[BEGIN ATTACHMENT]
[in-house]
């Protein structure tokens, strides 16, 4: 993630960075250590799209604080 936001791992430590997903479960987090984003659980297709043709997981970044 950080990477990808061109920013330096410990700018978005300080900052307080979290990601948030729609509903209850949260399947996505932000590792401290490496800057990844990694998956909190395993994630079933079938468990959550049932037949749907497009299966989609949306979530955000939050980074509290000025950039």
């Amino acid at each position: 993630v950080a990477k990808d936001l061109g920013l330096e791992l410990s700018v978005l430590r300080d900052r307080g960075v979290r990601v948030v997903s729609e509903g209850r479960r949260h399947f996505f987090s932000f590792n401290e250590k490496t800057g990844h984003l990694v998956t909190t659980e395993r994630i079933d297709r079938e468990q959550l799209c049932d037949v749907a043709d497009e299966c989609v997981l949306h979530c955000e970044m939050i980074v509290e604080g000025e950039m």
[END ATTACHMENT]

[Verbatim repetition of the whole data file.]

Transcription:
[in-house]
């Protein structure tokens, strides 16, 4: 993630960075250590799209604080 936001791992430590997903479960987090984003659980297709043709997981970044 950080990477990808061109920013330096410990700018978005300080900052307080979290990601948030729609509903209850949260399947996505932000590792401290490496800057990844990694998956909190395993994630079933079938468990959550049932037949749907497009299966989609949306979530955000939050980074509290000025950039």
């Amino acid at each position: 993630v950080a990477k990808d936001l061109g920013l330096e791992l410990s700018v978005l430590r300080d900052r307080g960075v979290r990601v948030v997903s729609e509903g209850r479960r949260h399947f996505f987090s932000f590792n401290e250590k490496t800057g990844h984003l990694v998956t909190t659980e395993r994630i079933d297709r079938e468990q959550l799209c049932d037949v749907a043709d497009e299966c989609v997981l949306h979530c955000e970044m939050i980074v509290e604080g000025e950039m």